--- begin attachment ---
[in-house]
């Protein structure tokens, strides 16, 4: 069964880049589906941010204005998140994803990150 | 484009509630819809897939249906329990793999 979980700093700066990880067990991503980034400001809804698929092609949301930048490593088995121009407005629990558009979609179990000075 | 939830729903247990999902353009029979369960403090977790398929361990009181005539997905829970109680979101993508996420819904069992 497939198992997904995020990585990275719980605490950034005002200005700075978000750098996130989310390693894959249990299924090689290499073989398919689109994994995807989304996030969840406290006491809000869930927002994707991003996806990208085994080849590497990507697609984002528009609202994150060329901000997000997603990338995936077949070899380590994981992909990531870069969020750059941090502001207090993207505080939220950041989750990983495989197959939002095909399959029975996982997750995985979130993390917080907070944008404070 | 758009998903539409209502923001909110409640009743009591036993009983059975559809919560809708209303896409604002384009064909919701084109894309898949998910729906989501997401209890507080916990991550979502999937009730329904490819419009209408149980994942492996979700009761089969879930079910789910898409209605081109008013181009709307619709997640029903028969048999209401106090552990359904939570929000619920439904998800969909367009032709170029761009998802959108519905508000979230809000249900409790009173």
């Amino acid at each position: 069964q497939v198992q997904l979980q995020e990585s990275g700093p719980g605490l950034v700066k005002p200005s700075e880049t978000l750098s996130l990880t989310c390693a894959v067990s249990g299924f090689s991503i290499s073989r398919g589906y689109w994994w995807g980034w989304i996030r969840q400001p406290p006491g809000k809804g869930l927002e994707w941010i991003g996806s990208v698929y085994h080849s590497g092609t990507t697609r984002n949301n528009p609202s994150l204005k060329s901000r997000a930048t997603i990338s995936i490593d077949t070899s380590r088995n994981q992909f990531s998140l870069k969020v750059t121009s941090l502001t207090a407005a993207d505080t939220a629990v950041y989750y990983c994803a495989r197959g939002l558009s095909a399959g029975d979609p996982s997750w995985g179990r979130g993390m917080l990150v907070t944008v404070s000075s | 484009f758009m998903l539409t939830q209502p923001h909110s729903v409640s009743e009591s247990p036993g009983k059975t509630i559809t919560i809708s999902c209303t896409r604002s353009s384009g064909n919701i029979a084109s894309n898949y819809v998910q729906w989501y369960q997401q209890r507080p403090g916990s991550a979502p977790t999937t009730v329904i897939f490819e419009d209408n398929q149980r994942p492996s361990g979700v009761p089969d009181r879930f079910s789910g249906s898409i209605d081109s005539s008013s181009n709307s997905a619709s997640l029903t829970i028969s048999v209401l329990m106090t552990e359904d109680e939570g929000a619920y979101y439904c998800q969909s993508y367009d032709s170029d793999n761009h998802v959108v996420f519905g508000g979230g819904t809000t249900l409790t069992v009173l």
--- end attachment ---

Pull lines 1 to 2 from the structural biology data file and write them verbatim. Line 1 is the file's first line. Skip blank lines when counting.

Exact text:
[in-house]
């Protein structure tokens, strides 16, 4: 069964880049589906941010204005998140994803990150 | 484009509630819809897939249906329990793999 979980700093700066990880067990991503980034400001809804698929092609949301930048490593088995121009407005629990558009979609179990000075 | 939830729903247990999902353009029979369960403090977790398929361990009181005539997905829970109680979101993508996420819904069992 497939198992997904995020990585990275719980605490950034005002200005700075978000750098996130989310390693894959249990299924090689290499073989398919689109994994995807989304996030969840406290006491809000869930927002994707991003996806990208085994080849590497990507697609984002528009609202994150060329901000997000997603990338995936077949070899380590994981992909990531870069969020750059941090502001207090993207505080939220950041989750990983495989197959939002095909399959029975996982997750995985979130993390917080907070944008404070 | 758009998903539409209502923001909110409640009743009591036993009983059975559809919560809708209303896409604002384009064909919701084109894309898949998910729906989501997401209890507080916990991550979502999937009730329904490819419009209408149980994942492996979700009761089969879930079910789910898409209605081109008013181009709307619709997640029903028969048999209401106090552990359904939570929000619920439904998800969909367009032709170029761009998802959108519905508000979230809000249900409790009173």